When it comes to the environment, the latest paradox is that Qatar, world champion in carbon footprint per capita, should be the organiser of the UN conference on climate change, which closed in Doha on December 7. The conference was supposed to deliver a new agreement in the fight against global warming that would set new targets for cutting greenhouse gas (GHG) emissions and extend the Kyoto Protocol – which runs out this December 31 – until 2015. And a highly under-publicised event it was (excepting the coverage of The Guardian, which has done an outstanding job). For good reason: expectations were minimal.

This is just the latest in a long line of failures since the Copenhagen conference of 2009. Begun with enthusiasm, it ended in a flop, due mainly to the inability of Europeans to impose their vision. The following conference, in Cancun, saw Europe marginalised. The 2011 conference in Durban was marked by divisions, like the Doha conference of today.

This time around, the question of the surplus carbon allowances of Central European members of the EU (CEEC) is the main stumbling block. When they joined the Union they were given very generous carbon allowances (pollution permits expressed in tonnes of CO2). With the rapid conversion of their industries, however, they are now sitting on large emissions rights “capital”.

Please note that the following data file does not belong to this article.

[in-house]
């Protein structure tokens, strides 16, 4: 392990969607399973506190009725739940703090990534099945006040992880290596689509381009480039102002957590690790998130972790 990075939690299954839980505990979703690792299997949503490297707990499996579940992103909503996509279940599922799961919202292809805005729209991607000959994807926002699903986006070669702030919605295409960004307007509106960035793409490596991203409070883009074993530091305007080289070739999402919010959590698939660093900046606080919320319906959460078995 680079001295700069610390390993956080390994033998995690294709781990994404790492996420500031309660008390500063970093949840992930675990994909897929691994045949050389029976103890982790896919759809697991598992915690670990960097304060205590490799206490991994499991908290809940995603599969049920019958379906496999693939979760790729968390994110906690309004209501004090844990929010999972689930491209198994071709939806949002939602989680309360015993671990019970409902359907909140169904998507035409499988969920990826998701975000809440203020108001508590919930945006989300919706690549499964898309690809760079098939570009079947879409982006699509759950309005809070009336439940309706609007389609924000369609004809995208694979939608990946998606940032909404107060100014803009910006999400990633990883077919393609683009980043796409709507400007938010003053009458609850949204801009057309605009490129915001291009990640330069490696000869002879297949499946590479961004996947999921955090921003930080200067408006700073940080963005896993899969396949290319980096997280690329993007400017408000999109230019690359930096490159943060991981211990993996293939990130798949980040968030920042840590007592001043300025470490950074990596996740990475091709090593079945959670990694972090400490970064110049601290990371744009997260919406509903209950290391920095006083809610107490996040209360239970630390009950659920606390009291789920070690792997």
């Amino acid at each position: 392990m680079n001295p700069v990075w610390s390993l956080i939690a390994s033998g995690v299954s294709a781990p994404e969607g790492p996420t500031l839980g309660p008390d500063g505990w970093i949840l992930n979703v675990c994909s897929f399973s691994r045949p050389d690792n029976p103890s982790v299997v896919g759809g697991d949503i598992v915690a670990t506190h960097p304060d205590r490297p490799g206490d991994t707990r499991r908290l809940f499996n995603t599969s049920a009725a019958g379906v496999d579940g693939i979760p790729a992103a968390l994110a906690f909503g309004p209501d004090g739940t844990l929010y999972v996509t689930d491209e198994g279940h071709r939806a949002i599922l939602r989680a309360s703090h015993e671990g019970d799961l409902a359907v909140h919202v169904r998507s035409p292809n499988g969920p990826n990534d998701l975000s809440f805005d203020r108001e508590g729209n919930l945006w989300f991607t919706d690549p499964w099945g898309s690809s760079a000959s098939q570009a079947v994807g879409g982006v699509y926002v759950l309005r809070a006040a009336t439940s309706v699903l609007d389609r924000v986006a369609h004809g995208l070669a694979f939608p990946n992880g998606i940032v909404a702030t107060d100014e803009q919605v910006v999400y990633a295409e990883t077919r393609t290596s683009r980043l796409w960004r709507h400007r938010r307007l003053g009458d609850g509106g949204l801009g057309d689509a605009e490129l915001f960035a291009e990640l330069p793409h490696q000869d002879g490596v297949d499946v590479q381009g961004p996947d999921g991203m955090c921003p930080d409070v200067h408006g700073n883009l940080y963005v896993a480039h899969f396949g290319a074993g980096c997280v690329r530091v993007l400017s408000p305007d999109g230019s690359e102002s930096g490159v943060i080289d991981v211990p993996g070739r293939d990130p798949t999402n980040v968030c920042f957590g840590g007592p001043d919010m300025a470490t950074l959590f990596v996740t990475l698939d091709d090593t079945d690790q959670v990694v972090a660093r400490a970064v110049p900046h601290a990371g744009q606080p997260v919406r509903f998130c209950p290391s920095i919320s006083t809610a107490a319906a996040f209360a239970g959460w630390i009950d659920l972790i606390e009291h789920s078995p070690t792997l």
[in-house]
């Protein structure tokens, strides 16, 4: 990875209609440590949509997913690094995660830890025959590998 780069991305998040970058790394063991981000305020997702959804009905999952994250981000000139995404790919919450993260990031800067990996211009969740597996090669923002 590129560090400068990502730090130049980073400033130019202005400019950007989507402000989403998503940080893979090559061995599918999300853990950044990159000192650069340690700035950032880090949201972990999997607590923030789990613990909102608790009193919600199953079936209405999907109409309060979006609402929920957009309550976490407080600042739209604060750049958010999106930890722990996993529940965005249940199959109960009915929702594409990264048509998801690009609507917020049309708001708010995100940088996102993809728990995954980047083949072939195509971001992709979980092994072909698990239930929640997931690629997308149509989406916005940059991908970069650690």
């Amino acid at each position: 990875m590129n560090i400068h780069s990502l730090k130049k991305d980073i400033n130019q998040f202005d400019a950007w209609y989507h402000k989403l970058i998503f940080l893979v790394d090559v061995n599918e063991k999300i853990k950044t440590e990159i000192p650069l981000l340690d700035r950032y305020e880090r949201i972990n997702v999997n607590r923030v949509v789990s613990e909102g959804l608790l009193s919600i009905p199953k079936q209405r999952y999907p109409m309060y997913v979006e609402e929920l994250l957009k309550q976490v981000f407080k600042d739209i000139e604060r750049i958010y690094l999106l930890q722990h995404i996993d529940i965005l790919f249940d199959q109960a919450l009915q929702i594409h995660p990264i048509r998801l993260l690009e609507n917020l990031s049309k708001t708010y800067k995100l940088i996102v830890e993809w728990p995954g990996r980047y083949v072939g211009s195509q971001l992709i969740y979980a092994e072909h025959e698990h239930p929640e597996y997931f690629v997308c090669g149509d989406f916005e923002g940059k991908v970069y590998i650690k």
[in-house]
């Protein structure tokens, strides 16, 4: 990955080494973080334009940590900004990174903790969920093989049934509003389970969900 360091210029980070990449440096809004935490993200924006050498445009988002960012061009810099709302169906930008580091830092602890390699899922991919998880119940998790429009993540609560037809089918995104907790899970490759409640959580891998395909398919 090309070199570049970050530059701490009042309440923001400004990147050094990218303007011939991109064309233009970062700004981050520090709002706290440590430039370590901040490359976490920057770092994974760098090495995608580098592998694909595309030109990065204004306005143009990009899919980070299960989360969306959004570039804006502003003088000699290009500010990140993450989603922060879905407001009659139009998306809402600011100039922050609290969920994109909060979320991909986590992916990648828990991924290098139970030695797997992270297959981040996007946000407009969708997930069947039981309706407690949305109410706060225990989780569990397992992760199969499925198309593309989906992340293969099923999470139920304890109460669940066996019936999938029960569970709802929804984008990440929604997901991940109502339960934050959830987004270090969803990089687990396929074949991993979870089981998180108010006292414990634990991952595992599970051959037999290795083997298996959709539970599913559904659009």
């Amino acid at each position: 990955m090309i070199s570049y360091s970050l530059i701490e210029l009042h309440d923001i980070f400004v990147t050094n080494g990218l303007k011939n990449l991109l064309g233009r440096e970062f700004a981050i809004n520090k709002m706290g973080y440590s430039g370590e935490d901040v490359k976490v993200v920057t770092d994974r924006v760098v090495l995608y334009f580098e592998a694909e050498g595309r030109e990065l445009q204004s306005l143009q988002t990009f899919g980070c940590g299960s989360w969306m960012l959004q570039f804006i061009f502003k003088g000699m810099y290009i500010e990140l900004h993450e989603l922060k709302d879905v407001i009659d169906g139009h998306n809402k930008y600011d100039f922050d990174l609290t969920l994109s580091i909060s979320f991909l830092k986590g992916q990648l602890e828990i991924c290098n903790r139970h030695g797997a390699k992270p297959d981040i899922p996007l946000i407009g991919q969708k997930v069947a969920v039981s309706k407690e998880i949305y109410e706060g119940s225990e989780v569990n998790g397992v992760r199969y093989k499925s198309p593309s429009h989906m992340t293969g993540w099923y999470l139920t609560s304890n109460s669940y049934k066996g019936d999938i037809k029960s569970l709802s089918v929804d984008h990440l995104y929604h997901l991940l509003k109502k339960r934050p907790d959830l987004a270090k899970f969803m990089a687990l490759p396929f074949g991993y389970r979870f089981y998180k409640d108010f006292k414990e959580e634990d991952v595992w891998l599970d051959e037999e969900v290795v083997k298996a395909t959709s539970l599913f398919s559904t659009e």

To support a CO2 market that is falling due to the crisis and to encourage companies to reduce their emissions instead of buying more affordable allowances to compensate for them, the European Commission wants a temporary freeze on nearly a billion tons (of the existing 8.5 billion tons) that should be emitted between now and 2020. Don't even think of touching our war chest, argue the CEECs, with Poland at the head of the group.

Another point of contention is the aid that rich countries pay to developing countries to combat their GHG emissions. The latter also require compensation for the consequences of climate change that those countries, hit by the crisis, are undergoing. The rich countries, however, fearing endless demands, are reluctant to hand over their wallets.

If we add to this the fact that the United States has not ratified the Kyoto Protocol and that some countries – Canada, Japan and Russia, not to mention any names – refuse to ratify a new climate change treaty until China and India commit to doing so, we can see why the negotiations have stalled.

Should we throw in the towel then and resign ourselves to accepting the idea that the average temperature of the Earth will rise by more than 2° C by 2050 compared to the pre-industrial era, with all the consequences that will entail?

Definitely not. Reducing emissions is the key to sustainable development and the technological advances (and public health) that go with it. Giving up is suicide.